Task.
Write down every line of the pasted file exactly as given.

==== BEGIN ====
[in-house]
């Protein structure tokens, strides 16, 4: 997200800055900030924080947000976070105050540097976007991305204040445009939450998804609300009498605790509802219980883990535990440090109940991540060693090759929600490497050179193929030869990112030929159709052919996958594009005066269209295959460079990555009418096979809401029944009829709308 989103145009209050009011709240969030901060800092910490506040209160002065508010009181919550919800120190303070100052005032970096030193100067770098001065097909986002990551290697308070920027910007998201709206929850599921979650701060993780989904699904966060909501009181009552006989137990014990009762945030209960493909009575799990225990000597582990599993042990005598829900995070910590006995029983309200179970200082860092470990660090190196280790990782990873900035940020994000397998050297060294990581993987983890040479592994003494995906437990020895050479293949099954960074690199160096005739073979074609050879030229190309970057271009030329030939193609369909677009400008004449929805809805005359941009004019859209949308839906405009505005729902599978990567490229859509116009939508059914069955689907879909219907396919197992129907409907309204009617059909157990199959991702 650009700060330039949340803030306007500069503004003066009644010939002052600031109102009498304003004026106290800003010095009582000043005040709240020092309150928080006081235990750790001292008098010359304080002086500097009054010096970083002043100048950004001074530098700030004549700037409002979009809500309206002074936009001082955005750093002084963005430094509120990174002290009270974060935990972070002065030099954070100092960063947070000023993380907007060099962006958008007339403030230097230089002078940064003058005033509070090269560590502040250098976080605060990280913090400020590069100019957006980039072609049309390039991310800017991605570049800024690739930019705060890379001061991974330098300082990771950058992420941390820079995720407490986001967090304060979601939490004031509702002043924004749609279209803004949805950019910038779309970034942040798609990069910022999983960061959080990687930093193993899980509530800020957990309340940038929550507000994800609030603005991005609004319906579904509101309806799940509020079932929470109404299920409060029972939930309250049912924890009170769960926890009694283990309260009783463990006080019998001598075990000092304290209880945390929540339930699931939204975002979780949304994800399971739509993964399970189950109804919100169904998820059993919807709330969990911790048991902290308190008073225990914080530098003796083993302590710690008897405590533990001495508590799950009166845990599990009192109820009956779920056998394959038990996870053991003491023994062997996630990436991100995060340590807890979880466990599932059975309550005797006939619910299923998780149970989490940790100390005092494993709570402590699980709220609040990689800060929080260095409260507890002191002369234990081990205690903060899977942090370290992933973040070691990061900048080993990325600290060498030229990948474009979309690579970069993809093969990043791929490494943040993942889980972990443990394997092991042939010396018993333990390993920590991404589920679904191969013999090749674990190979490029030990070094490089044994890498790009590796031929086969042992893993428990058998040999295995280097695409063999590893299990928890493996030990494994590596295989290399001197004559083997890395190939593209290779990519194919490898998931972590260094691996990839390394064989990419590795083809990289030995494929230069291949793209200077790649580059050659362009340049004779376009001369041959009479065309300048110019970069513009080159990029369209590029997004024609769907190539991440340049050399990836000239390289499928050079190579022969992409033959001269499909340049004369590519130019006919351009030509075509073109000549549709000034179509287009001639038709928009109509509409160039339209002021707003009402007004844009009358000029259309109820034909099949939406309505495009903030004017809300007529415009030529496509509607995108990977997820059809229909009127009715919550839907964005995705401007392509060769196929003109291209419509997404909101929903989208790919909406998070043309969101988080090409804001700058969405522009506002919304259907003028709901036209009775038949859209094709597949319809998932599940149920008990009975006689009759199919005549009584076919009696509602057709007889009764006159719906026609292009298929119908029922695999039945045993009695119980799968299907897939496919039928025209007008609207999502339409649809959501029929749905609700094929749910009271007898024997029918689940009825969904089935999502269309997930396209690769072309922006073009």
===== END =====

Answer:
[in-house]
């Protein structure tokens, strides 16, 4: 997200800055900030924080947000976070105050540097976007991305204040445009939450998804609300009498605790509802219980883990535990440090109940991540060693090759929600490497050179193929030869990112030929159709052919996958594009005066269209295959460079990555009418096979809401029944009829709308 989103145009209050009011709240969030901060800092910490506040209160002065508010009181919550919800120190303070100052005032970096030193100067770098001065097909986002990551290697308070920027910007998201709206929850599921979650701060993780989904699904966060909501009181009552006989137990014990009762945030209960493909009575799990225990000597582990599993042990005598829900995070910590006995029983309200179970200082860092470990660090190196280790990782990873900035940020994000397998050297060294990581993987983890040479592994003494995906437990020895050479293949099954960074690199160096005739073979074609050879030229190309970057271009030329030939193609369909677009400008004449929805809805005359941009004019859209949308839906405009505005729902599978990567490229859509116009939508059914069955689907879909219907396919197992129907409907309204009617059909157990199959991702 650009700060330039949340803030306007500069503004003066009644010939002052600031109102009498304003004026106290800003010095009582000043005040709240020092309150928080006081235990750790001292008098010359304080002086500097009054010096970083002043100048950004001074530098700030004549700037409002979009809500309206002074936009001082955005750093002084963005430094509120990174002290009270974060935990972070002065030099954070100092960063947070000023993380907007060099962006958008007339403030230097230089002078940064003058005033509070090269560590502040250098976080605060990280913090400020590069100019957006980039072609049309390039991310800017991605570049800024690739930019705060890379001061991974330098300082990771950058992420941390820079995720407490986001967090304060979601939490004031509702002043924004749609279209803004949805950019910038779309970034942040798609990069910022999983960061959080990687930093193993899980509530800020957990309340940038929550507000994800609030603005991005609004319906579904509101309806799940509020079932929470109404299920409060029972939930309250049912924890009170769960926890009694283990309260009783463990006080019998001598075990000092304290209880945390929540339930699931939204975002979780949304994800399971739509993964399970189950109804919100169904998820059993919807709330969990911790048991902290308190008073225990914080530098003796083993302590710690008897405590533990001495508590799950009166845990599990009192109820009956779920056998394959038990996870053991003491023994062997996630990436991100995060340590807890979880466990599932059975309550005797006939619910299923998780149970989490940790100390005092494993709570402590699980709220609040990689800060929080260095409260507890002191002369234990081990205690903060899977942090370290992933973040070691990061900048080993990325600290060498030229990948474009979309690579970069993809093969990043791929490494943040993942889980972990443990394997092991042939010396018993333990390993920590991404589920679904191969013999090749674990190979490029030990070094490089044994890498790009590796031929086969042992893993428990058998040999295995280097695409063999590893299990928890493996030990494994590596295989290399001197004559083997890395190939593209290779990519194919490898998931972590260094691996990839390394064989990419590795083809990289030995494929230069291949793209200077790649580059050659362009340049004779376009001369041959009479065309300048110019970069513009080159990029369209590029997004024609769907190539991440340049050399990836000239390289499928050079190579022969992409033959001269499909340049004369590519130019006919351009030509075509073109000549549709000034179509287009001639038709928009109509509409160039339209002021707003009402007004844009009358000029259309109820034909099949939406309505495009903030004017809300007529415009030529496509509607995108990977997820059809229909009127009715919550839907964005995705401007392509060769196929003109291209419509997404909101929903989208790919909406998070043309969101988080090409804001700058969405522009506002919304259907003028709901036209009775038949859209094709597949319809998932599940149920008990009975006689009759199919005549009584076919009696509602057709007889009764006159719906026609292009298929119908029922695999039945045993009695119980799968299907897939496919039928025209007008609207999502339409649809959501029929749905609700094929749910009271007898024997029918689940009825969904089935999502269309997930396209690769072309922006073009």